Opening in business course

‘The first step is to recognise that change is hard’

‘The first step is to recognise that change is hard’

LEAN MANUFACTURING: Toyota was one of the first companies to take up te principles. File picture

GISBORNE businesses need to get in quick to register for the sole remaining place at a workshop aimed at instilling the Lean manufacturing principles pioneered by the likes of Toyota and Google. Some former participants are now boosting staffing levels to keep up with increased productivity.

Even if businesses are faced with rising costs and falling efficiencies and profits, those falls are “all reversible” through changing failing practices to encompass Lean manufacturing principles, said Lean Hub spokesman Trevor Hall.

“However, the first step is to recognise that change is hard. You need to have the patience and provide the resources to support change.”

Mr Hall said for some people that first step would be to participate in the Better by Lean course, which comes to Gisborne for the second year on Thursday.

He emphasises that the course, facilitated by Activate Tairawhiti and the University Of Auckland, and funded by Crown-company Callaghan Innovation, should be seen as a way for businesses to take the first step in their Lean journey.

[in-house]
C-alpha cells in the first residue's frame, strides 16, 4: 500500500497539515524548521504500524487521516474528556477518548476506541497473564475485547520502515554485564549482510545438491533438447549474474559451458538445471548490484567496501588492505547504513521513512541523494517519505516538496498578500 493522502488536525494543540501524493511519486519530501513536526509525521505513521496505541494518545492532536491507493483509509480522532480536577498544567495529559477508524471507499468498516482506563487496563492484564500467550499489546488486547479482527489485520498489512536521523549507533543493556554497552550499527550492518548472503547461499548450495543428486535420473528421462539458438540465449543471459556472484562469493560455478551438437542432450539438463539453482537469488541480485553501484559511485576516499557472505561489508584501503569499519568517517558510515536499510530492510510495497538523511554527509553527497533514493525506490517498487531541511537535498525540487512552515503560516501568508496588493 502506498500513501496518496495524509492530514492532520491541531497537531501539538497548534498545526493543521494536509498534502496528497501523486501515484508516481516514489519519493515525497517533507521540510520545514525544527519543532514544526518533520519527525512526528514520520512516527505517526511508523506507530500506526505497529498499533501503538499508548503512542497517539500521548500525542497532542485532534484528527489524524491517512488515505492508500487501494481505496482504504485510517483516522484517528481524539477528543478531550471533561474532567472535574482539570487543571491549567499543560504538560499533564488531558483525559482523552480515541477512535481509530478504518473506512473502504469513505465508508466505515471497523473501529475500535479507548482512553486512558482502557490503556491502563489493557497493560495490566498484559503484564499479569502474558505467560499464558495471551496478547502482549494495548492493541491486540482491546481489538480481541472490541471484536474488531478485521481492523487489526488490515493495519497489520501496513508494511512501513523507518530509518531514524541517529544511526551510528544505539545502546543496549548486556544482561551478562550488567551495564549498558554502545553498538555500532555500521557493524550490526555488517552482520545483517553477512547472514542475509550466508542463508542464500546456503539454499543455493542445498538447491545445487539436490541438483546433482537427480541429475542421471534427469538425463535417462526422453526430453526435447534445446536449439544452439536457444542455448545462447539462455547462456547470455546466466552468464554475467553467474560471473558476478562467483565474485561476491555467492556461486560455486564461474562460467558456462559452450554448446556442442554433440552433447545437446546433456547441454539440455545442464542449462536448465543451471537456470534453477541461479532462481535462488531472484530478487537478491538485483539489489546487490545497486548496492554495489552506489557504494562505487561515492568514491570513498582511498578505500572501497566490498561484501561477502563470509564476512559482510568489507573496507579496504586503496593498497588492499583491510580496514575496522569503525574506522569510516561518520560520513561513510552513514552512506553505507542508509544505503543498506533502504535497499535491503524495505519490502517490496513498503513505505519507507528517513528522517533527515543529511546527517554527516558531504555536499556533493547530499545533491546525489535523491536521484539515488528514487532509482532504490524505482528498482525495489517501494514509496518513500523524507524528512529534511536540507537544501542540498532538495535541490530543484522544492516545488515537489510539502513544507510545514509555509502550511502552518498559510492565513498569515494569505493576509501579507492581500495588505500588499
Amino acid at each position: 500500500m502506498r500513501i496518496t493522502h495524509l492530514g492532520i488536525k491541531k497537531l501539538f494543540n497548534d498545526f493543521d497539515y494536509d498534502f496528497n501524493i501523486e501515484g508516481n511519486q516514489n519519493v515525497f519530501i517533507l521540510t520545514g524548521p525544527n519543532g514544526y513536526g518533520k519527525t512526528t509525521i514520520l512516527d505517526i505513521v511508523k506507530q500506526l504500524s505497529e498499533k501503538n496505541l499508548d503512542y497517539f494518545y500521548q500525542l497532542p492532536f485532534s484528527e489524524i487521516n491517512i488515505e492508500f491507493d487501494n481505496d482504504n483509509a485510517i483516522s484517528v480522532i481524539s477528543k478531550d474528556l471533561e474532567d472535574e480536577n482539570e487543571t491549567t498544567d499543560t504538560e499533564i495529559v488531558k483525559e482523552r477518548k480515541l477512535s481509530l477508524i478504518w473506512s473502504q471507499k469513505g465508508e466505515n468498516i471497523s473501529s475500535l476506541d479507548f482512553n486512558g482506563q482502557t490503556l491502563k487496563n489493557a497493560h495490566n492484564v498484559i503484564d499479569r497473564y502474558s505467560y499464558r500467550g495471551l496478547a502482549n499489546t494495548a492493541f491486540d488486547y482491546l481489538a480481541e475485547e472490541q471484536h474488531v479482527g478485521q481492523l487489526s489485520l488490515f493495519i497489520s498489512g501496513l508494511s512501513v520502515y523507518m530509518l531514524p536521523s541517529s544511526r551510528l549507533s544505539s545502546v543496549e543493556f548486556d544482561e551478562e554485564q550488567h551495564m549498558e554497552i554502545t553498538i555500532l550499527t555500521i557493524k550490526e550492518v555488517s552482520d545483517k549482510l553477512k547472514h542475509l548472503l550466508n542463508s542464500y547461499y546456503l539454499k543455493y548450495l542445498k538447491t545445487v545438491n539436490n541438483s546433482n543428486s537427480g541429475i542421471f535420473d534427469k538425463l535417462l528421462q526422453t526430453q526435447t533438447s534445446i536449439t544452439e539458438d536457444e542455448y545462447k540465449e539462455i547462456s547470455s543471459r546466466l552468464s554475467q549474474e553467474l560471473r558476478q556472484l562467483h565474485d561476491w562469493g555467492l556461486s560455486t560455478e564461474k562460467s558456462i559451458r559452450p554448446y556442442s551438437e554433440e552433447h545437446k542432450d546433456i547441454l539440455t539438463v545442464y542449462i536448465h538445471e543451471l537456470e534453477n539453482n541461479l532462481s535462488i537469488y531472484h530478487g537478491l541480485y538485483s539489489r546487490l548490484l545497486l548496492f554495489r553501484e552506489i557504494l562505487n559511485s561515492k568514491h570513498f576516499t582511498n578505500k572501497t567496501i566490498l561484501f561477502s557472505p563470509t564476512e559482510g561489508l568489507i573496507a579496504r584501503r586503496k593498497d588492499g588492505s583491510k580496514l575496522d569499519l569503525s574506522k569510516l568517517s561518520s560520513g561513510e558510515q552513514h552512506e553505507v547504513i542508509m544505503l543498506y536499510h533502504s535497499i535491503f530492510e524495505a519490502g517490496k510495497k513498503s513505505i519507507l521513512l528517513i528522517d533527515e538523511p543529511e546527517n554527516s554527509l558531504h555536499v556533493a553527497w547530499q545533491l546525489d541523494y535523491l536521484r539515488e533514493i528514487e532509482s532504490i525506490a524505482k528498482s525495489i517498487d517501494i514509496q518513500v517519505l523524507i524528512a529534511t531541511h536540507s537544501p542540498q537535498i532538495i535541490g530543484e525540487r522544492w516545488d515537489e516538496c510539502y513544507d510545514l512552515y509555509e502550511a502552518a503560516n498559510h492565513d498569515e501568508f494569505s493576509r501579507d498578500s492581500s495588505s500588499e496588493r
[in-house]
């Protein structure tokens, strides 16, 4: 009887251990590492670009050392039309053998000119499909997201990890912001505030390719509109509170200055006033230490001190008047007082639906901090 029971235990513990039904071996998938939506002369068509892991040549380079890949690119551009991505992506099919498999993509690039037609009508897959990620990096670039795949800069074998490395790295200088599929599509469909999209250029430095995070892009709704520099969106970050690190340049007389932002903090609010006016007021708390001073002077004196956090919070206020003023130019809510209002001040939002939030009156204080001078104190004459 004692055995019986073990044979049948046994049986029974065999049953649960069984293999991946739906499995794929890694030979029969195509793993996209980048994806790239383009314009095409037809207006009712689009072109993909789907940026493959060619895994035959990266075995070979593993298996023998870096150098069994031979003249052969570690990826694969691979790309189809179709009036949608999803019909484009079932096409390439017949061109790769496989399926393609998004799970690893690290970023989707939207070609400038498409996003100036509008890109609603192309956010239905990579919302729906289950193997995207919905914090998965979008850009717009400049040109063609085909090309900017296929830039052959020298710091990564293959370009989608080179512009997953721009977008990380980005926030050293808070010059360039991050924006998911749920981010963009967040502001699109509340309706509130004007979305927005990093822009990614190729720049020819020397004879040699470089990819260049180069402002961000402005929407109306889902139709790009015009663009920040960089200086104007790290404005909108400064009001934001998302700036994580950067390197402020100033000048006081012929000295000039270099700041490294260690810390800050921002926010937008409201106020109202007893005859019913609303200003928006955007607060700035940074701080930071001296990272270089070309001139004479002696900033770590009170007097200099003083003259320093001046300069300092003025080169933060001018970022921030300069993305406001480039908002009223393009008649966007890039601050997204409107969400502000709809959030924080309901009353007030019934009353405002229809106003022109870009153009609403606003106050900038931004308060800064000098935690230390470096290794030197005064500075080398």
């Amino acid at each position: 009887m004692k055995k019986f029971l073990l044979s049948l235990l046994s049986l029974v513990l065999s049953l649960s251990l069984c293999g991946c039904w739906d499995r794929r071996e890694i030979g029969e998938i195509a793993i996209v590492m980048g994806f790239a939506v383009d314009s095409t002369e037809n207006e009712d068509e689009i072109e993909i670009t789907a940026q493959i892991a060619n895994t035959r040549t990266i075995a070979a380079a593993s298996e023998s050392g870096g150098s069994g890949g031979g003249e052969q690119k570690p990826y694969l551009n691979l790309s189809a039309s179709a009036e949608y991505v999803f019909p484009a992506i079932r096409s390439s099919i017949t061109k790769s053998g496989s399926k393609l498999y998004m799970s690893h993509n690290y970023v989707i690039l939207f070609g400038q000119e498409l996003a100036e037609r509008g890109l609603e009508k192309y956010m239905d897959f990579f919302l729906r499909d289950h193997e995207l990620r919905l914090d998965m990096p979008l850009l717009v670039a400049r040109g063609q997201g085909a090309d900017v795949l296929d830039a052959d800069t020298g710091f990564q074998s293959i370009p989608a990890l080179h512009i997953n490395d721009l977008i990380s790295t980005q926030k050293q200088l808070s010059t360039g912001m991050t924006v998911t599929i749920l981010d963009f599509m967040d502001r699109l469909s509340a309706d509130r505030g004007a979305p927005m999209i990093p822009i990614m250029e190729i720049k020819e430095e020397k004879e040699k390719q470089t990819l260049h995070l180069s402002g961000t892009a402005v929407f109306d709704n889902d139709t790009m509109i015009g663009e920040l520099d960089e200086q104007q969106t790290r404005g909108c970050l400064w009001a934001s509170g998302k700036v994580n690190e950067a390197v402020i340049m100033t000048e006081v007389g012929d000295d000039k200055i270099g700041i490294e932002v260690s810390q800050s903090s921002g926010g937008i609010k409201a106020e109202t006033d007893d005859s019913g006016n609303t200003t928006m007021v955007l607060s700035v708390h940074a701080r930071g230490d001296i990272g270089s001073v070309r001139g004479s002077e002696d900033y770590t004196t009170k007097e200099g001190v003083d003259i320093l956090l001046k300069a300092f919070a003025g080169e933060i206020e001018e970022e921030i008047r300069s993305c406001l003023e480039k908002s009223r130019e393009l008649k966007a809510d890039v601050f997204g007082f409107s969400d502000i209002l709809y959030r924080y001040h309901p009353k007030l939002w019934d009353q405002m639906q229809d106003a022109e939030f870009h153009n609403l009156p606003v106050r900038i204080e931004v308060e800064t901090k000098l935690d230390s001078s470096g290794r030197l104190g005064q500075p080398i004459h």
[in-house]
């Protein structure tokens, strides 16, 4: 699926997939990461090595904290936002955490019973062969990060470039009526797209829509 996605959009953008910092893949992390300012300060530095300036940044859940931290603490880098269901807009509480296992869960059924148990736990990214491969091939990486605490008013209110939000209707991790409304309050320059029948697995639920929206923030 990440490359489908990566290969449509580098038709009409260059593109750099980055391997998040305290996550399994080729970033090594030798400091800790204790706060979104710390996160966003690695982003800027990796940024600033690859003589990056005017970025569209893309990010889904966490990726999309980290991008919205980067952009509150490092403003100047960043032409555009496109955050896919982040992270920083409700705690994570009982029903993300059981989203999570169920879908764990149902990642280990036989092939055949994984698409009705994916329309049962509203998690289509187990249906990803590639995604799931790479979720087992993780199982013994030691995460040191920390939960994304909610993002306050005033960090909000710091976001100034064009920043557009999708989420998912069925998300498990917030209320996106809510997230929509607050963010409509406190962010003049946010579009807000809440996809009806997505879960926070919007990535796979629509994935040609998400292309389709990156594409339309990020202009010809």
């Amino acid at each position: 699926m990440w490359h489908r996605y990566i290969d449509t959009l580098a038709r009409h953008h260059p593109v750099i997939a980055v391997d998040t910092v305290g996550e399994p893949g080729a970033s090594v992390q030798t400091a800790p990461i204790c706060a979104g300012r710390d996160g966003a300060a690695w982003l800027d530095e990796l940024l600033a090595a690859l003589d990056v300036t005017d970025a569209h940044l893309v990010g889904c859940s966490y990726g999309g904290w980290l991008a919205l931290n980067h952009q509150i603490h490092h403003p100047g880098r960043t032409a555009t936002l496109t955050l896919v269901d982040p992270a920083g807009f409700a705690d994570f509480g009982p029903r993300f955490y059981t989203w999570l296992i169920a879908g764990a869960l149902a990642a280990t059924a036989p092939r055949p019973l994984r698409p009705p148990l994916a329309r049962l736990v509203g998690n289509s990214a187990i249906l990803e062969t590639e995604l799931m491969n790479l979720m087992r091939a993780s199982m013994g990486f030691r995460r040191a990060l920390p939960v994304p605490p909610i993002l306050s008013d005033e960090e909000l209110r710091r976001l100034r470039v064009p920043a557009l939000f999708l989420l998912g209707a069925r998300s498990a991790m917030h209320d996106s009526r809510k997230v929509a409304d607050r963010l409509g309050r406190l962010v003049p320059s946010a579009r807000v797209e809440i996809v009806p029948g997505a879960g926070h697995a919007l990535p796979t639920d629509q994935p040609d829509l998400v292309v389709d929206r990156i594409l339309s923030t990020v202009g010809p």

“Lean shouldn’t be looked upon as a short-term diet for business but more as a long-term sustainable health programme.”

The Lean Hub has a strong presence in the Gisborne region to help keep businesses on track well into the future.

“In years gone by, businesses — Toyota being one of many — have invested significantly over many decades to develop improvement systems for business, but in today’s fast-moving global market, businesses cannot afford to spend that long improving, so they need a proven, robust and effective system to improve.

“Gisborne businesses that have chosen to adopt Lean philosophy following on from the previous Better By Lean course of 2016 are experiencing improvements in productivity and lead times, some by as much as 30 percent.

"Responsibilities shifted from senior management to supervisors and front-line staff enable management to focus on driving the business forward while the supervisors focus on ‘getting the job done’.”

Gisborne exporter PetfoodNZ International has already improved the quality and consistency of products leaving its factory since joining the programme.

“We have a mission and have set our core values as a team for the business, it is no longer just management telling staff what to do and how to do it”, said managing director Phil Moulds.

“All staff now have a say in how things are done. We agree as a group, then document what we have agreed and train accordingly. People take ownership of what they have agreed to and hold themselves and others accountable if the standards are not met.

“We still have a long way to go with our Lean journey, but if we are to be here and be successful in five to 10 years and onwards, then we need to be the best at what we do and Lean Manufacturing is definitely the way to ensure this outcome. Constant improvement and a focus on innovation by the entire team is the key.”

Activate Tairawhiti chief executive Steve Breen said while the course had been fully booked for some time, one participant had pulled out of the forum.

“So there is one space available if someone is quick.”